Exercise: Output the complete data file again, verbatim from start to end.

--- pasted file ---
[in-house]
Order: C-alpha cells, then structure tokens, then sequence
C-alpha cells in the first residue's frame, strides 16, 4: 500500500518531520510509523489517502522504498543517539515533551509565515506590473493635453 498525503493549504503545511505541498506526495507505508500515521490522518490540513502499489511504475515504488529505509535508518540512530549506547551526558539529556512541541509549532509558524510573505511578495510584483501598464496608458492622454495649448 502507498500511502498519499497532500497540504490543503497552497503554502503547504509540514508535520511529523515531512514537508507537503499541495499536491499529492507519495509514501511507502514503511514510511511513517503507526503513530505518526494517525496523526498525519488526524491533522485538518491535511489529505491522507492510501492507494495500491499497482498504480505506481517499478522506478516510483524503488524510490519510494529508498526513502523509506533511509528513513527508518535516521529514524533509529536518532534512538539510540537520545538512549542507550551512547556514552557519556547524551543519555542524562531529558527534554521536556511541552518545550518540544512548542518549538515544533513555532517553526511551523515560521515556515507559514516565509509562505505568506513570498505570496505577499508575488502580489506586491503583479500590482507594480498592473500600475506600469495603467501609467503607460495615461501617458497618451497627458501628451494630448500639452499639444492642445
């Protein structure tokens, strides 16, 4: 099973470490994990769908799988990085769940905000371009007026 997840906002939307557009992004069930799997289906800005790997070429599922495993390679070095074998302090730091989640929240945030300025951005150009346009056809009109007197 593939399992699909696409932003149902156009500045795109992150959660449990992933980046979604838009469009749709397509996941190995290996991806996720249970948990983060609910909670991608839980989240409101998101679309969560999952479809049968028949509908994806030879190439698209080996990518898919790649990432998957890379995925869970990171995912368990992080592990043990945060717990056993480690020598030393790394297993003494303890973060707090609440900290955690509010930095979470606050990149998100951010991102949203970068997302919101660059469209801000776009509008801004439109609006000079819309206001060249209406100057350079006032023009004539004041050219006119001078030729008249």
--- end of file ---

[in-house]
Order: C-alpha cells, then structure tokens, then sequence
C-alpha cells in the first residue's frame, strides 16, 4: 500500500518531520510509523489517502522504498543517539515533551509565515506590473493635453 498525503493549504503545511505541498506526495507505508500515521490522518490540513502499489511504475515504488529505509535508518540512530549506547551526558539529556512541541509549532509558524510573505511578495510584483501598464496608458492622454495649448 502507498500511502498519499497532500497540504490543503497552497503554502503547504509540514508535520511529523515531512514537508507537503499541495499536491499529492507519495509514501511507502514503511514510511511513517503507526503513530505518526494517525496523526498525519488526524491533522485538518491535511489529505491522507492510501492507494495500491499497482498504480505506481517499478522506478516510483524503488524510490519510494529508498526513502523509506533511509528513513527508518535516521529514524533509529536518532534512538539510540537520545538512549542507550551512547556514552557519556547524551543519555542524562531529558527534554521536556511541552518545550518540544512548542518549538515544533513555532517553526511551523515560521515556515507559514516565509509562505505568506513570498505570496505577499508575488502580489506586491503583479500590482507594480498592473500600475506600469495603467501609467503607460495615461501617458497618451497627458501628451494630448500639452499639444492642445
């Protein structure tokens, strides 16, 4: 099973470490994990769908799988990085769940905000371009007026 997840906002939307557009992004069930799997289906800005790997070429599922495993390679070095074998302090730091989640929240945030300025951005150009346009056809009109007197 593939399992699909696409932003149902156009500045795109992150959660449990992933980046979604838009469009749709397509996941190995290996991806996720249970948990983060609910909670991608839980989240409101998101679309969560999952479809049968028949509908994806030879190439698209080996990518898919790649990432998957890379995925869970990171995912368990992080592990043990945060717990056993480690020598030393790394297993003494303890973060707090609440900290955690509010930095979470606050990149998100951010991102949203970068997302919101660059469209801000776009509008801004439109609006000079819309206001060249209406100057350079006032023009004539004041050219006119001078030729008249």